Last week was National Transplant Week. It’s an event that takes place every year, with the aim of raising awareness of the need for organ donors. And that need is dire. Every day three people will die waiting for a suitable donor to be found. The number of card-carrying donors is increasing, especially amongst young people, yet its still nowhere near enough to meet demand. You may have heard these statistics mentioned in the news, on daytime TV or social media. Or seen people in bright pink t-shirts shaking collection buckets in the high street. You might also have heard a personal story or two about how much difference transplants can make to individuals and their loved ones. It’s one of these stories I want to share today.
My latest book’ In Darkling Wood’ centres around Alice, whose younger brother Theo needs- and gets- a heart transplant. The story also features another older boy, Max, who Alice befriends. At the time, I named him Max because it suited his character. Only later did I realise what I’d subconsciously done. A couple of years earlier, my author friend Maria Farrer told me about her nephew who had just had a heart transplant. He was an otherwise normal teenager called Max. You can read the blog post I wrote for Tales of Yesterday on the subject here:http://talesofyesterday.co.uk/2015/09/guest-post-national-transplant-week-by-emma-carroll/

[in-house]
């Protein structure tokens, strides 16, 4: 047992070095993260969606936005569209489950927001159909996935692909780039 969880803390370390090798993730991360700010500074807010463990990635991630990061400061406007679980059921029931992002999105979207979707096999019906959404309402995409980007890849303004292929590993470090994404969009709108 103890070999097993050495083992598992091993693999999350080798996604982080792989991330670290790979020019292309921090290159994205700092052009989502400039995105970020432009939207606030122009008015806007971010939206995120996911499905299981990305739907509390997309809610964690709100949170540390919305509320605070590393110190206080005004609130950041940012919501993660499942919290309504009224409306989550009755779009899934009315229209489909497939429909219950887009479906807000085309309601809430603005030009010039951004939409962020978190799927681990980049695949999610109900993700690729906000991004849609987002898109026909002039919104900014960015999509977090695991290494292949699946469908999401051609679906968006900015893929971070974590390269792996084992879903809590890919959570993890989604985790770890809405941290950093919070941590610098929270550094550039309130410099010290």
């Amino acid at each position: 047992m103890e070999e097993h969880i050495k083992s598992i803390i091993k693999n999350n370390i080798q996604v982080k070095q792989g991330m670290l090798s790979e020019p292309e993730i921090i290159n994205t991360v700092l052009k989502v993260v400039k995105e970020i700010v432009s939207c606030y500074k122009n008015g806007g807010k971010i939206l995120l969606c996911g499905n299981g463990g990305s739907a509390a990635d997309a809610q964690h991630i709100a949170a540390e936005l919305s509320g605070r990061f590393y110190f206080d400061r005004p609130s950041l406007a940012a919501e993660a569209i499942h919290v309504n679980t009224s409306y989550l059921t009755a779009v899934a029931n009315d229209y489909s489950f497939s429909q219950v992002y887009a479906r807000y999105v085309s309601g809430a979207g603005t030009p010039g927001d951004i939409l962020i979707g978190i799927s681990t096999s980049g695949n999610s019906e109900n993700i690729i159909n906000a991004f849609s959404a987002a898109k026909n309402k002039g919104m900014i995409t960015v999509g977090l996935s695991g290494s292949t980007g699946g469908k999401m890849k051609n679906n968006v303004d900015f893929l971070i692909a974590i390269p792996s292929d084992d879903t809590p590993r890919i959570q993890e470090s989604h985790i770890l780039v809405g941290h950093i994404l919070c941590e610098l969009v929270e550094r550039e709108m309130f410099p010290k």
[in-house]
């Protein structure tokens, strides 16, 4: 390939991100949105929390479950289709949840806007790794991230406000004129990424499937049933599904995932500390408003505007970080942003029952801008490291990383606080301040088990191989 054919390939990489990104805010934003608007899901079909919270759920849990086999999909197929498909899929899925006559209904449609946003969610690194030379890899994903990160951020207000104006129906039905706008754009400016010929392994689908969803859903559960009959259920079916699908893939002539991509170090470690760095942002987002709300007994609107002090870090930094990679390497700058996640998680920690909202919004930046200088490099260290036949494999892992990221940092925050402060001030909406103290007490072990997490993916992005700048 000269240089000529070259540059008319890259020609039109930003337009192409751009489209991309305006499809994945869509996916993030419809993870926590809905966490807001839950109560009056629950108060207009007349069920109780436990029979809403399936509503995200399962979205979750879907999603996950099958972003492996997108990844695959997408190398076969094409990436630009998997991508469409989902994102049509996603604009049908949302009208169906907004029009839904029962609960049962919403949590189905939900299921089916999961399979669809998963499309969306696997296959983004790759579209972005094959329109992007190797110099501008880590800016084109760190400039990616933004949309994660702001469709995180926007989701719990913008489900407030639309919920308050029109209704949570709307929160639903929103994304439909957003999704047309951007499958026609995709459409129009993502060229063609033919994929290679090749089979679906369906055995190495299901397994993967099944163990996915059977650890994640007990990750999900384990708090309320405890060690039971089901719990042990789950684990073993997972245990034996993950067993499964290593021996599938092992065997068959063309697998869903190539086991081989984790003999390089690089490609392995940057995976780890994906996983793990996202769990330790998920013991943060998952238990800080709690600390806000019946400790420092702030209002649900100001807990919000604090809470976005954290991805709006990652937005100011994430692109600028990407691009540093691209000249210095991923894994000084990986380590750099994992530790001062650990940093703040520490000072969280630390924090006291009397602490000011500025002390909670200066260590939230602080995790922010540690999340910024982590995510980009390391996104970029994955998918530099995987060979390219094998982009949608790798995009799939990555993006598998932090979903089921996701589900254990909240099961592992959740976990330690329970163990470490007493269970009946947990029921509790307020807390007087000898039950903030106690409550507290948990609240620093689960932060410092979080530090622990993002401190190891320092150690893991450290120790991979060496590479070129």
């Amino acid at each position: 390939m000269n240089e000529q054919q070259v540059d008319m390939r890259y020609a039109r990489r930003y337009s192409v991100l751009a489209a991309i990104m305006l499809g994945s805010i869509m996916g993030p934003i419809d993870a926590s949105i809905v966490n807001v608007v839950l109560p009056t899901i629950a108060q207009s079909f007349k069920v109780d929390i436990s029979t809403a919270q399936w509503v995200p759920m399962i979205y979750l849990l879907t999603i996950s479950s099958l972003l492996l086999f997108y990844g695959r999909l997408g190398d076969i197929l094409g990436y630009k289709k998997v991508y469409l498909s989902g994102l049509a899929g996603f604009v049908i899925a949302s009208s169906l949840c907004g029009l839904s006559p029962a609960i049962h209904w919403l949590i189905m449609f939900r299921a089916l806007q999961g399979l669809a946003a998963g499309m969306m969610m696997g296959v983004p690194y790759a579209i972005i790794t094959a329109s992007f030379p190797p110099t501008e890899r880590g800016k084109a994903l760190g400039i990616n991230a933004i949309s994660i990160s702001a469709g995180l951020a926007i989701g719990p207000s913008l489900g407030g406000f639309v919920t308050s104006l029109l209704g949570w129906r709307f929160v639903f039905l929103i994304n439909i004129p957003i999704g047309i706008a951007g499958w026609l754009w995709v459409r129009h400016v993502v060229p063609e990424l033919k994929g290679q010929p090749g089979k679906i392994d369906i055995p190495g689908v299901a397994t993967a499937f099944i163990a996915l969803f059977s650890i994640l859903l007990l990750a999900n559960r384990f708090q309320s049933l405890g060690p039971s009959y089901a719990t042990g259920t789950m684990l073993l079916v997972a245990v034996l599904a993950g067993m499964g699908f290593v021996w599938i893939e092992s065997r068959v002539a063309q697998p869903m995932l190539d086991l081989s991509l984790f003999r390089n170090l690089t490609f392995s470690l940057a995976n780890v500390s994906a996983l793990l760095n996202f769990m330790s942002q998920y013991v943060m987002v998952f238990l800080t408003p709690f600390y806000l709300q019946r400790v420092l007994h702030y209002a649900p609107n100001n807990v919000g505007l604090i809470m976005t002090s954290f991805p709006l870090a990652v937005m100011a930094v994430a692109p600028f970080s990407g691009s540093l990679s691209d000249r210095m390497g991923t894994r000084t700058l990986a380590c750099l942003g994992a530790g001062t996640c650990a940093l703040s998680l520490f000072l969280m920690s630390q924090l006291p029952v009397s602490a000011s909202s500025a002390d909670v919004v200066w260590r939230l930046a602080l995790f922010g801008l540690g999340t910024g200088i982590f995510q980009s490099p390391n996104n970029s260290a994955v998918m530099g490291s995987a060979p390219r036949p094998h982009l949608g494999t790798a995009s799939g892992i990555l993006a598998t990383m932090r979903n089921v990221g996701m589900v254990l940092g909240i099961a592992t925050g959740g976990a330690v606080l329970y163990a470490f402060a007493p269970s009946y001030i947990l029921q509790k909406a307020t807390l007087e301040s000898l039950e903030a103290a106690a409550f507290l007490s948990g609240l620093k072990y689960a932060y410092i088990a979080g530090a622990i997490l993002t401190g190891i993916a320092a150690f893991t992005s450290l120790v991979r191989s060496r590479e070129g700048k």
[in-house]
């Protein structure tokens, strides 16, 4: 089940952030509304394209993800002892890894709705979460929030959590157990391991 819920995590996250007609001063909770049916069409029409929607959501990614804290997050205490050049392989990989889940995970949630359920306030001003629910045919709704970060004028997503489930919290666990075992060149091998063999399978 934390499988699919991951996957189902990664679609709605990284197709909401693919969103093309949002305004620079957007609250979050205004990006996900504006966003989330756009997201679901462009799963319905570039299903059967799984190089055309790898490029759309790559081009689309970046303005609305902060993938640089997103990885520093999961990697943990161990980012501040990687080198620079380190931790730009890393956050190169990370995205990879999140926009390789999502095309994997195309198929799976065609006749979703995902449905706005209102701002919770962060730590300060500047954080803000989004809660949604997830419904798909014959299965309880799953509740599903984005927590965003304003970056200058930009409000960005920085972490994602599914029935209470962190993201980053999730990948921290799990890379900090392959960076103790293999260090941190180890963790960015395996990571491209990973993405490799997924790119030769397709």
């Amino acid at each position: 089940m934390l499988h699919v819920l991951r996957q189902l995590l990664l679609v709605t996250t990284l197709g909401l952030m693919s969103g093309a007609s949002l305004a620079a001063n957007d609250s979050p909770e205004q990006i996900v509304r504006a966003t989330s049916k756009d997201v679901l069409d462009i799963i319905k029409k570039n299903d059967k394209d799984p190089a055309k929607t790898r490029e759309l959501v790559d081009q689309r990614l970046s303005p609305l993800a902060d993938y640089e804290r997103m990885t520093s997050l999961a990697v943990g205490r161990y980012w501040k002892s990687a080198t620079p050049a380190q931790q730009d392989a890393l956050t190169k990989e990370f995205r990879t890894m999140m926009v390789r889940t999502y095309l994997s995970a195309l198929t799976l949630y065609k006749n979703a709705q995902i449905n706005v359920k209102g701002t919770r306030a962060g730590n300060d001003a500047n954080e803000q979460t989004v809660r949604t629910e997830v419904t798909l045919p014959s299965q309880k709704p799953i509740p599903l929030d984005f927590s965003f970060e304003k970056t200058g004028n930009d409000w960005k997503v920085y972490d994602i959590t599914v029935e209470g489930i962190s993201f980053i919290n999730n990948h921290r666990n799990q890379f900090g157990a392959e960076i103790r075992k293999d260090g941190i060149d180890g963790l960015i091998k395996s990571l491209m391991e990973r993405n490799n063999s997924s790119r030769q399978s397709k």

Max’s experience understandably had a huge impact on Maria and her family. Her newest book ‘A Flash of Blue’ is dedicated to her nephew, and in it she covers explores issues around organ transplants. It’s a beautiful, gripping teen read. Maria also wrote a very personal piece for The Guardian last week. You can read it in full here:http://www.theguardian.com/childrens-books-site/2015/sep/07/organ-donation-transplant-week-maria-farrer
Max’s story stayed with me to influence In Darkling Wood in more ways than one. I’ve always thought I’d want to be an organ donor, but since researching and writing about transplants I’ve fully realised the impact they have on people’s lives- both donor families and the recipients. So I’ve made my decision. If someone else gets the chance to live after my death, that’s got to be a good thing.